Noteworthy Domain Name Decisions is a running collection of annual decisions that taken together provide insight into the jurisprudence applied in UDRP disputes. More detailed analytical discussions of decisions can be found in recent and archived essays posted on this website and republished on circleid.com. Noteworthy Domain Decisions for 2015 can be found here, 2016 can be found here, 2017 can be found here, 2018 can be found here, and 2019 here.
Insider, Inc. v. DNS Admin / Contact Privacy Service, FA1912001874834 (Forum February 3, 2020) (<businessinsider.tv) Complaint filed in 2019
“Business insider” is a simple two word term registered as a domain name earlier than the trademark, yet the mark owner prevails on common law grounds. The decision may be viewed critically as giving Complainant the benefit of the doubt on the bad faith requirement. The Panel reasoned that “while it is true that functioning as a domain name reseller may not alone be indicative of bad faith in the registration and use of domain names, it is also true that what a reseller does with a domain name while it is awaiting resale matters. That is why Respondent finds it necessary to include the phrase ‘by itself’ in its Response to the Complaint. As a consequence, where it is found, as here, that a respondent’s modus operandi can be summarized as registration of a domain name that is confusingly similar to the mark of another followed by exploitation of the domain name for profit while awaiting its eventual sale, the ‘reseller’ label will not serve to avoid a finding of bad faith in the registration and use of the domain name.” This is close to suggesting that holding the domain name for future sale is a factor in deciding bad faith.
Scalpers Fashion, S.L. v. Dreamissary Hostmaster, D2019-2937 (WIPO January 30, 2020) (<scalpers.com>)
“In light of the above,” the “above” being the following:
(i) the disputed domain name was registered by the Respondent long before the Complainant obtained relevant rights in the Trade Mark;
(ii) the Complainant’s legal representatives have unreasonably ignored established UDRP panel positions set out in WIPO Overview 3.0 (Para. 4.16)
(iii) the Complaint was filed after two unsuccessful attempts to purchase the disputed domain name, the first initiated by the Complainant in August 2017, and the second by the Complainant’s legal representatives in June 2019; and
(iv) the Respondent’s legal representatives wrote to the Complainant’s legal representatives after the filing of the Complaint, on December 16, 2019, pointing out that, in light of the undisputed facts, a finding of bad faith registration and use was impossible, and inviting the Complainant to withdraw the Complaint.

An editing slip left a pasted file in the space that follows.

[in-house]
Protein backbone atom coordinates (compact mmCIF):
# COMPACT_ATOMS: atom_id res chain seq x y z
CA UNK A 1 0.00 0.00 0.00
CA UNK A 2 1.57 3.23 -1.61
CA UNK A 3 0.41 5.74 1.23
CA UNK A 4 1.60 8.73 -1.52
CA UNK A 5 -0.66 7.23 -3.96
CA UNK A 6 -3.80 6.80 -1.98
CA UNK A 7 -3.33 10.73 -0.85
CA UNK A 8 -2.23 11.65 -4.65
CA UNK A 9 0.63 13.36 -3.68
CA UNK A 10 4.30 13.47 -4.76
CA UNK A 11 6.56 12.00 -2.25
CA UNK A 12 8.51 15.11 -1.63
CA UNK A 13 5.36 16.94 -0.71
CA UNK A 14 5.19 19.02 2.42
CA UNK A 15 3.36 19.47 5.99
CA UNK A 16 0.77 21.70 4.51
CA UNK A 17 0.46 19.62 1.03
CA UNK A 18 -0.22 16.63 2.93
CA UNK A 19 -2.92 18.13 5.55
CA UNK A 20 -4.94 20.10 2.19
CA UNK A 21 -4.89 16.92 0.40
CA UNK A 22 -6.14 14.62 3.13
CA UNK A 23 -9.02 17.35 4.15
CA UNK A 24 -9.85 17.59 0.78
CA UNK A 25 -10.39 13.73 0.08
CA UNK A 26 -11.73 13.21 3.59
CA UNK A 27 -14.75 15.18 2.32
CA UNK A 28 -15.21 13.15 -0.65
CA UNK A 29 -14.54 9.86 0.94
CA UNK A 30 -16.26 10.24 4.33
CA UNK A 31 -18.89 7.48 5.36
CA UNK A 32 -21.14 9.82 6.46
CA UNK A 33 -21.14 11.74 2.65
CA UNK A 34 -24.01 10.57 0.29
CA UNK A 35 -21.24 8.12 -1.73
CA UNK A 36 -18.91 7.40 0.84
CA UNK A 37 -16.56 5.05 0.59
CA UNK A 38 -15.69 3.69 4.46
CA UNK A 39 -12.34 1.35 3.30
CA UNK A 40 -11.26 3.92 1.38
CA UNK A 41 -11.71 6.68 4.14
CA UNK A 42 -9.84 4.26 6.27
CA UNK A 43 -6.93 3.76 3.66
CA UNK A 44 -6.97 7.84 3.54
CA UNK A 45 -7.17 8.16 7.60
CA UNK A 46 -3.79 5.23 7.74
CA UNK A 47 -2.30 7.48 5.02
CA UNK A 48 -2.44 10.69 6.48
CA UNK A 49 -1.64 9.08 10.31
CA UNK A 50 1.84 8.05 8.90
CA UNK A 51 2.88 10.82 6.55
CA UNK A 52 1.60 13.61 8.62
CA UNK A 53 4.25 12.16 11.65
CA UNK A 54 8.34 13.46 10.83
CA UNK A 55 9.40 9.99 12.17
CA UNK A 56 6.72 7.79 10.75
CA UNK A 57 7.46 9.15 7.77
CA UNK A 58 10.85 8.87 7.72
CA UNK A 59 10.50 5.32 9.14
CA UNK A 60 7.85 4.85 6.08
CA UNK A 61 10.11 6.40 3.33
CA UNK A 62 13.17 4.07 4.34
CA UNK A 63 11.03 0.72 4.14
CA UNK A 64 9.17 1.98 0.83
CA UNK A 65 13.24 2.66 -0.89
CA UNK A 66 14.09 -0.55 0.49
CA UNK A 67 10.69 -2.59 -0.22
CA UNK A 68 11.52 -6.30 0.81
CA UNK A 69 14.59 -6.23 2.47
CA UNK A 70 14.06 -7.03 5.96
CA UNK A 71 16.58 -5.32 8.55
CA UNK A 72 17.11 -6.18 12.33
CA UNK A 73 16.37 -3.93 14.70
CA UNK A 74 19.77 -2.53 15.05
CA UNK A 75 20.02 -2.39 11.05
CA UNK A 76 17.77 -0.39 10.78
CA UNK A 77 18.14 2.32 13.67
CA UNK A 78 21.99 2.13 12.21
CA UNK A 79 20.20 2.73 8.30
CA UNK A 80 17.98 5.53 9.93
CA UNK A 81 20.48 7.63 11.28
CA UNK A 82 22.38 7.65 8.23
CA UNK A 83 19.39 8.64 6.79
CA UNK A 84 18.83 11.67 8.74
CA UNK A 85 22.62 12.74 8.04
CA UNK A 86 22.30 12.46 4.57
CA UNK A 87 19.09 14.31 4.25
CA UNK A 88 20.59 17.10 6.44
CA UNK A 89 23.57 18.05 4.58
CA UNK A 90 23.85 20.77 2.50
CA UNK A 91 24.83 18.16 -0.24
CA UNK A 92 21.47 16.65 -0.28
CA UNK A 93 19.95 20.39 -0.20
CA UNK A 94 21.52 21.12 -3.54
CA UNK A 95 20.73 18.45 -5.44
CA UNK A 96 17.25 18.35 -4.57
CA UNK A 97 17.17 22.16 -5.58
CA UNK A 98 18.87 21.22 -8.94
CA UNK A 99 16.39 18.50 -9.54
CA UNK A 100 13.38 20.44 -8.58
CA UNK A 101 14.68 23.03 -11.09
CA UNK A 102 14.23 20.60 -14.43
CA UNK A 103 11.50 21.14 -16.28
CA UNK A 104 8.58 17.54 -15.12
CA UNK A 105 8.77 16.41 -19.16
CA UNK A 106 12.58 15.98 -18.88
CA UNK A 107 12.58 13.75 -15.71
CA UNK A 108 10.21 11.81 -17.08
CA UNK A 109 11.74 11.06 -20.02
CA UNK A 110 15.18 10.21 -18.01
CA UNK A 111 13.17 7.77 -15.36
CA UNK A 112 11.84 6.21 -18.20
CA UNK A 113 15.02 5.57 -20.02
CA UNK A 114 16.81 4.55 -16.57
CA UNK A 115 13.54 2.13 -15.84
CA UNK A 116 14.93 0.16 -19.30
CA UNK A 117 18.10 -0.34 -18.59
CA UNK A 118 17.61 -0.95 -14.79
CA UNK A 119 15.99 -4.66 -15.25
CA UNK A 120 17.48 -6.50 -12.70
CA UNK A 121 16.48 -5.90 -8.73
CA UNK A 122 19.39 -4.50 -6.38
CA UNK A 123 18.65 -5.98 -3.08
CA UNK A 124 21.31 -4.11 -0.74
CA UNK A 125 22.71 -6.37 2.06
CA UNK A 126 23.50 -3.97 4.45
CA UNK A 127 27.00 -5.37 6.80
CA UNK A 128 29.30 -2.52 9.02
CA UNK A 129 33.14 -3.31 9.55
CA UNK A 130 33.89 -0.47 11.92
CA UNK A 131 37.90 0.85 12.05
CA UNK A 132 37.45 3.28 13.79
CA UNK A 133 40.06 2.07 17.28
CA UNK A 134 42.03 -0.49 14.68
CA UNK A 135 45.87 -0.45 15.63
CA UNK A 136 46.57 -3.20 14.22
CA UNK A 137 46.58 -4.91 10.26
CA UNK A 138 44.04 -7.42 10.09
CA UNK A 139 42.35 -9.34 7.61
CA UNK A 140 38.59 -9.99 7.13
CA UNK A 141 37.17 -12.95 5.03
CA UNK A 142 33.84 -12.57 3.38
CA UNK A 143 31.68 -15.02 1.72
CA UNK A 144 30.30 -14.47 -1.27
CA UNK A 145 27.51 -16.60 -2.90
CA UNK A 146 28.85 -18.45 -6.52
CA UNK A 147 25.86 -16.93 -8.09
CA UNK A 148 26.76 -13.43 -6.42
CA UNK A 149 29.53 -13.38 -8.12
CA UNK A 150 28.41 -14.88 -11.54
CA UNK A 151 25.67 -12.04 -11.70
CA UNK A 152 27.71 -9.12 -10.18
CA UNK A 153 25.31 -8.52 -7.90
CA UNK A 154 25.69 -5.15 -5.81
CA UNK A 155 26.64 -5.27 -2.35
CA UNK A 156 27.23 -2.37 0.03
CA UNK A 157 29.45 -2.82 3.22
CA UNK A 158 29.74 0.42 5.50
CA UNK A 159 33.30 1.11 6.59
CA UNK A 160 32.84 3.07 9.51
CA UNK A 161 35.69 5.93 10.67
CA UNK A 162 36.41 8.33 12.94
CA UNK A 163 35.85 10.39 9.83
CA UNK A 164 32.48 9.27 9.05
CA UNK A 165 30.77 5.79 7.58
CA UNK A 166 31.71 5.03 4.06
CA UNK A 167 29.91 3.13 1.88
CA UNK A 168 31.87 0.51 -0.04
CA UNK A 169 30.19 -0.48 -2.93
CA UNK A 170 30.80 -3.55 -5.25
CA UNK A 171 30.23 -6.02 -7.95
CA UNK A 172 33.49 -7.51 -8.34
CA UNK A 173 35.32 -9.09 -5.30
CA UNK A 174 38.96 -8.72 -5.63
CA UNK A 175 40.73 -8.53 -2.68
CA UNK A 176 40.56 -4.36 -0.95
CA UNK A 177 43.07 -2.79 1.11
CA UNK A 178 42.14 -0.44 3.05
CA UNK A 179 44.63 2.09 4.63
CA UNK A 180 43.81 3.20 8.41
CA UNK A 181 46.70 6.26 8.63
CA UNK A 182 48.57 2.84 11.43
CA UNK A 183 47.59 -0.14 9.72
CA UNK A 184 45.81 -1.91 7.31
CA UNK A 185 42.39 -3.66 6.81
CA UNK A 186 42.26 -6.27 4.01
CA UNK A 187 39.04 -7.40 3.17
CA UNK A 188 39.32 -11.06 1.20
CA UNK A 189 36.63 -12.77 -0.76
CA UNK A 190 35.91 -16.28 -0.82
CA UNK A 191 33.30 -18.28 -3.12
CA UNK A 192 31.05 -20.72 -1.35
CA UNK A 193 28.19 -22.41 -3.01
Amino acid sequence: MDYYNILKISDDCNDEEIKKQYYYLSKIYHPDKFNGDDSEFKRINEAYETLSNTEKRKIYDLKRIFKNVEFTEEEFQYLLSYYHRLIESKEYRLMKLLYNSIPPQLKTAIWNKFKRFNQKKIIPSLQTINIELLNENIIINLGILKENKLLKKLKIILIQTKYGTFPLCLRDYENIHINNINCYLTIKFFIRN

“the Panel agrees with the Respondent that the Complainant has filed the Complaint after an unsuccessful attempt to acquire the disputed domain name from the Respondent, and where the legally represented Complainant filed the Complaint without having any plausible basis for establishing, in particular, bad faith registration and use.”
Media Bridge Inc. v. Mediabridge Infosystems Inc., FA1912001873710 (Forum January 22, 2020) (<mediabridge.com>.
RDNH does not have to be expressly requested for the Panel to saction Complainant. “Respondent has not specifically requested that the Panel issue a finding of reverse domain name hijacking (“RDNH”) in this case but, given the egregious nature of this filing, the Panel believes that the subject must be addressed. In order to rule that RDNH has occurred, the Panel must find that Complainant brought the case in bad faith and engaged in an abuse of this administrative proceeding. See WIPO Overview of WIPO Panel Views on Selected UDRP Questions, Third Edition, section 4.16.
Scribe Opco, Inc. d/b/a BIC Graphic v. Ryan Ramsey, D2019-2543 (WIPO December 26, 2019) (<koozies.com>. 21 years. Dictionary-word domain name. Complaint denied not on laches grounds, which was never raised, but on lapse of time: “As Complainant has provided no evidence regarding the use of the KOOZIE mark and/or the extent of such use or notoriety of the KOOZIE name and mark prior to December 1998, it is difficult to assess 21 years after the fact whether Respondent was trying to take advantage of rights Complainant might have had in KOOZIE or was merely registering a common term, as Respondent contends it did, as part of its business of registering domain names based on acronyms, dictionary terms and common phrases.”)